Did you know your child’s credit can be stolen and ruined before they’re even old enough to drive?
But there is good news, as a new Ohio law to help protect children from identity theft went into effect in the state Wednesday.
According to Ohio Attorney General Mike DeWine, the new law gives parents the ability to freeze their child’s credit record, or if they don’t have credit yet, create credit and then freeze it. The goal is to stop thieves from pretending to be someone’s child and do things like open accounts, or apply for loans or other services, in their name.
“What happens sometimes is a child’s identity is stolen; they somehow get that child’s social security number and the child many times does not realize it until they’re 18 and they’re trying to get credit of their own,” said DeWine. “And someone checks it and boom, they’ve got bad credit.”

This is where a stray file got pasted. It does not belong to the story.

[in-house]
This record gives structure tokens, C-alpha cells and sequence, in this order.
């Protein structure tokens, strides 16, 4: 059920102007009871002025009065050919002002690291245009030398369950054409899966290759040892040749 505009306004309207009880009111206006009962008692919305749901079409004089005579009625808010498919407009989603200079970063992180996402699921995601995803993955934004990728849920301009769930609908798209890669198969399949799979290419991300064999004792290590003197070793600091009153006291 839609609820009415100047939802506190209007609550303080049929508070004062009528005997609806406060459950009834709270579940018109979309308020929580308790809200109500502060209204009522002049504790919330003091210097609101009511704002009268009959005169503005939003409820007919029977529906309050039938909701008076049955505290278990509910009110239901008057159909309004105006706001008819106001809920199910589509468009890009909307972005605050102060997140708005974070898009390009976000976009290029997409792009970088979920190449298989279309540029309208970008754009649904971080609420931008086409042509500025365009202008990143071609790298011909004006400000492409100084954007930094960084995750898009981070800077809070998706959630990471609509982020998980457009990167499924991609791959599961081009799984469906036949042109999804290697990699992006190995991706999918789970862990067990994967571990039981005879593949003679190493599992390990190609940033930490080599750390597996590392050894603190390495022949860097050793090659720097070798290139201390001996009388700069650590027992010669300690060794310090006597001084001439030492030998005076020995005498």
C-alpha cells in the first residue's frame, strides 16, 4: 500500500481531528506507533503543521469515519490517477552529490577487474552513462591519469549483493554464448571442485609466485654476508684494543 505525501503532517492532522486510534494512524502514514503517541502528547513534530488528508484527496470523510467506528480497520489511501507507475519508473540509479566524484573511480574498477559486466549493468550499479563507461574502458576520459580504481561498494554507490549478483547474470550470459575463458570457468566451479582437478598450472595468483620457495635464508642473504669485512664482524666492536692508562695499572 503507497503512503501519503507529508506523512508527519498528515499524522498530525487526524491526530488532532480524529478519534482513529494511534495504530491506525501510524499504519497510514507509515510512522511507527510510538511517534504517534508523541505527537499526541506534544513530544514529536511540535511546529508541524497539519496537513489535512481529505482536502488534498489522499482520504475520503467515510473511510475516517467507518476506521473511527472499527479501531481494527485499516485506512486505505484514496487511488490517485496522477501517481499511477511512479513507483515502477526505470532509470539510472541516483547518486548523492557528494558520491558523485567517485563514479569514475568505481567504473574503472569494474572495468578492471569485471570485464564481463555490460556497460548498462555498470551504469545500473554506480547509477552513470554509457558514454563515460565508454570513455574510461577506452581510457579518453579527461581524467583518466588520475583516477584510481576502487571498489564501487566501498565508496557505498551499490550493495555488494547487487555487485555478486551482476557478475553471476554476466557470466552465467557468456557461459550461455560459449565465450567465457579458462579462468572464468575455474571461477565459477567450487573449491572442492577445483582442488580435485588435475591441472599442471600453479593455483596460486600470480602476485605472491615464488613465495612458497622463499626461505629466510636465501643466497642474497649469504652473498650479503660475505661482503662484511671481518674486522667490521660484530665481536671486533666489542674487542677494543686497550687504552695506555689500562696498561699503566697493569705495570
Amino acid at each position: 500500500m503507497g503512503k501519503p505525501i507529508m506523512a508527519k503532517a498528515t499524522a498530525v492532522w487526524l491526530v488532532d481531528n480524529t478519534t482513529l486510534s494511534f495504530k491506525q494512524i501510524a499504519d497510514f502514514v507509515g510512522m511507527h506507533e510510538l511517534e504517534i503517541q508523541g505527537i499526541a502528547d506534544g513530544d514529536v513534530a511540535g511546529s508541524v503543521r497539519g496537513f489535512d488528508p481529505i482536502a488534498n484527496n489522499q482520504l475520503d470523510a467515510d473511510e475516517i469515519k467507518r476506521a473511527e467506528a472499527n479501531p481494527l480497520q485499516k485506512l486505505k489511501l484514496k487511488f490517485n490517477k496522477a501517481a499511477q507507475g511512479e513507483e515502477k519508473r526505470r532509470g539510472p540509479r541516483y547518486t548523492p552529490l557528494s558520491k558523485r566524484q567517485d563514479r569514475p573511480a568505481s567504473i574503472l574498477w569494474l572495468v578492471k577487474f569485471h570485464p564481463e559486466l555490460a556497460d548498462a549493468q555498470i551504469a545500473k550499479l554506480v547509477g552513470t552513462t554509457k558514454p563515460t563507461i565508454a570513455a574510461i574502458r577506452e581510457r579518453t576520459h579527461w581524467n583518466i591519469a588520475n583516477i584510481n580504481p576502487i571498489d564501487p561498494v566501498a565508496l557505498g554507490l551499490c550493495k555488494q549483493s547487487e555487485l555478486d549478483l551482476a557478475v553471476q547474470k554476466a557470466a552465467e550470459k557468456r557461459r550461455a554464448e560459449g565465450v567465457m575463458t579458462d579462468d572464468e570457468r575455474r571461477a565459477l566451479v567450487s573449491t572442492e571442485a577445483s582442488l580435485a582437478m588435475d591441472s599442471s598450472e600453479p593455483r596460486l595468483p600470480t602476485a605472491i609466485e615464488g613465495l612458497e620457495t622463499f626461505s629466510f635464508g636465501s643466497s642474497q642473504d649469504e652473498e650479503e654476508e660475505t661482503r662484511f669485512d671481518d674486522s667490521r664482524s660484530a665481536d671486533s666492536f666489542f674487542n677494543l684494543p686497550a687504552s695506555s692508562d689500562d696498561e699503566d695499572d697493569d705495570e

DeWine says the new child credit freeze law gives families a new way to protect their children. The way to place a freeze on a child’s credit is to contact each of the credit reporting agencies, the three major agencies being Equifax, Experian, and TransUnion.
DeWine says the cost to place or lift a security fee may be up to $5 each per agency. The fee may be waived for victims of identity theft.
If you, or your child, are a victim of identity theft, click here to be on your way to a recovery plan.
“It’s so prevalent today, and with so much online, and, and so much data being stolen, I think it’s something that we’ll see increase and we’ll see the number of children have their identity stolen increase as well,” said DeWine.
Once the freeze is in place, it will remain in effect unless lifted by the parent or by the child after reaching the age of 16.